An Uber for Luggage?

Delivery-service startup Roadie uses app to reunite travelers with lost bags

By Noah Moore

Published June 3, 2019

Read Time: 3 mins


Though Kevin Powell makes money driving to and from the airport, he isn’t an Uber, Lyft or taxi driver.

Powell helps to deliver lost or delayed luggage at Pittsburgh International Airport. He’s one of more than 90,000 people nationally driving for Roadie, an Atlanta-based delivery service startup that uses a ride-share system similar to Uber and Lyft — but instead of people, it transports objects.

“When I come to the airport to pick up lost luggage, I get five to six pieces of luggage every time,” said Powell, a Roadie driver in Pittsburgh. “I have really enjoyed it so far and have been able to make some extra cash.”

Looking for quicker ways to reunite passengers with lost luggage, Delta Air Lines formed a partnership with Roadie in 2015. It’s now the primary luggage return service for Delta at more than 55 airports, including in Pittsburgh. Since Delta began their partnership, delivery times have become 65 percent faster, according to a statement from the airline – and other carriers, including United Airlines, have started using the service as well.

The success in using Roadie comes from the system used to assign drivers to deliveries. Drivers are contracted on-demand and are incentivized to do it quickly to be able to complete another delivery, and make more money. This increases delivery times and efficiency, in turn.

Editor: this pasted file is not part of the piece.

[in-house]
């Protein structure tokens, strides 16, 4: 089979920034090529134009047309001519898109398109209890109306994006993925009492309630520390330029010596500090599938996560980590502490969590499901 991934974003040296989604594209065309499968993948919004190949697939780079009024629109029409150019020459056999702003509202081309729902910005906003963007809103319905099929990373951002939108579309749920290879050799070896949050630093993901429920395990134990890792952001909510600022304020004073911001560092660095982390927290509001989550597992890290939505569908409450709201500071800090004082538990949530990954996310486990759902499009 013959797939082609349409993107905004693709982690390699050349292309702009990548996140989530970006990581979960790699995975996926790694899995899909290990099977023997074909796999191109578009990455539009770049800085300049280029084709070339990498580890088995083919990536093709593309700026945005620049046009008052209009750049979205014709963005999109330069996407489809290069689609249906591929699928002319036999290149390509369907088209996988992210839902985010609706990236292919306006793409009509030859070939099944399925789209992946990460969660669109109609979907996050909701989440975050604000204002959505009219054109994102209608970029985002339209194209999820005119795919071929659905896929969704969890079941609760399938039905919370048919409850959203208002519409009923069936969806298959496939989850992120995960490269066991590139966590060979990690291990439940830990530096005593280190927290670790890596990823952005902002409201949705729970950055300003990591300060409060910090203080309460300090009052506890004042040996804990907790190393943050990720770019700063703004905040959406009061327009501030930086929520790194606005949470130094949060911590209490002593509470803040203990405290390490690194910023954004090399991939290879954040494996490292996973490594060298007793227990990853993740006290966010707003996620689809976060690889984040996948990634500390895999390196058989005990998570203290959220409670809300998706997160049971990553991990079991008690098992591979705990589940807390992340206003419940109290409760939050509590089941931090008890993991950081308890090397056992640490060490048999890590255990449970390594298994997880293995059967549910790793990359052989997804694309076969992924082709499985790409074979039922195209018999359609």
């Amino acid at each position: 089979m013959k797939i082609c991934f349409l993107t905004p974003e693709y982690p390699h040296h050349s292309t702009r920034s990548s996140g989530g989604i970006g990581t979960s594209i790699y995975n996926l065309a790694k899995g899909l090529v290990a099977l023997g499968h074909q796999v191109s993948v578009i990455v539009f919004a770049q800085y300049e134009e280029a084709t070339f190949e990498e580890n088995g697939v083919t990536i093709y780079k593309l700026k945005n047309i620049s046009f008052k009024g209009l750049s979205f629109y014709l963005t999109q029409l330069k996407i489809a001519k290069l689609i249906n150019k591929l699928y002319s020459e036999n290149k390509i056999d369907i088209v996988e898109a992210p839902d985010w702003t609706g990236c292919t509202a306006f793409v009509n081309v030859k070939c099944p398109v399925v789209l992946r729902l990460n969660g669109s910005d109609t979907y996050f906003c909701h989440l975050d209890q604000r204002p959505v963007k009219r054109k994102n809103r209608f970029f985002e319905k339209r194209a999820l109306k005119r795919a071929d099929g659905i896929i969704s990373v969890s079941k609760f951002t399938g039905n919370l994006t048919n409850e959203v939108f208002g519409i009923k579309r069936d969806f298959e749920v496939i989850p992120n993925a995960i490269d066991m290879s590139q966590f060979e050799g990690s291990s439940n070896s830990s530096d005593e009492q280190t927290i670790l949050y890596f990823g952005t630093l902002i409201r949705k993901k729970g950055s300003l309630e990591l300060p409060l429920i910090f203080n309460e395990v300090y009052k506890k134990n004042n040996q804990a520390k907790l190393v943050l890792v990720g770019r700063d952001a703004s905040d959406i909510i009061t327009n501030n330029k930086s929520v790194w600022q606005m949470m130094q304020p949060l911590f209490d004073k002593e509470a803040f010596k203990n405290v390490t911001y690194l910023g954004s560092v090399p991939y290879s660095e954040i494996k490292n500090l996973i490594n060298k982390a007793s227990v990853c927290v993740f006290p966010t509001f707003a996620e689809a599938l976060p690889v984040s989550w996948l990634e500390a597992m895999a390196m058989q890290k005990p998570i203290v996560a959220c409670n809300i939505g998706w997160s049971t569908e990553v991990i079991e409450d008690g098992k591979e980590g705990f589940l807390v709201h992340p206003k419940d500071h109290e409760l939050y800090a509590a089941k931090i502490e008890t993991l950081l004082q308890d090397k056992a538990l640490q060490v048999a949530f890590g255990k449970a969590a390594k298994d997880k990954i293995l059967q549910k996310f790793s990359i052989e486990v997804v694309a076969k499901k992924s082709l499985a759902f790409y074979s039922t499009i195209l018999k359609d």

Delivery-service startup Roadie uses app to reunite travelers with lost bags at airports including Pittsburgh International Airport. (Photo by Beth Hollerich)

Here’s how Roadie works: passengers report a lost bag and provide their name and address to a representative of the airline’s baggage office. When the bag is found, Roadie alerts drivers who use the app to find available pickup opportunities. A driver signs up for the delivery and heads to the airport. Passengers can download the Roadie app to see the status of the delivery in real time or sign up to receive email or text message notifications.

Roadie CEO Marc Gorlin added that the app is also tailored for personal use.

“Users can set up a delivery on the app or online, enter their destination, item size and when they need it, and we will match them with the most appropriate driver with the closest proximity,” Gorlin said. “There are about 250 million people driving with over 4 billion cubic feet of excess capacity every day, so our app really taps into that.”

For passengers who have experienced delayed luggage arrivals, like Tony Simon from Atlanta, the service is a quick and efficient solution to the problem.

“All in all, it was extremely satisfying, aside from my bag not showing up at the airport, obviously,” said Simon, whose luggage was delivered via Roadie following a trip home from Lisbon, Portugal.

Though the company has roots in Atlanta, its services have expanded to more than 11,000 cities — a larger footprint than Amazon Prime Now, according to the company’s website.

“This really makes a better experience for passengers,” said Gorlin. “What used to take eight to 10 hours now takes barely over two hours. As a result, this increases customer satisfaction. Technology obviously has a large impact, but when technology affects customers in a meaningful way, that is what makes it special.”

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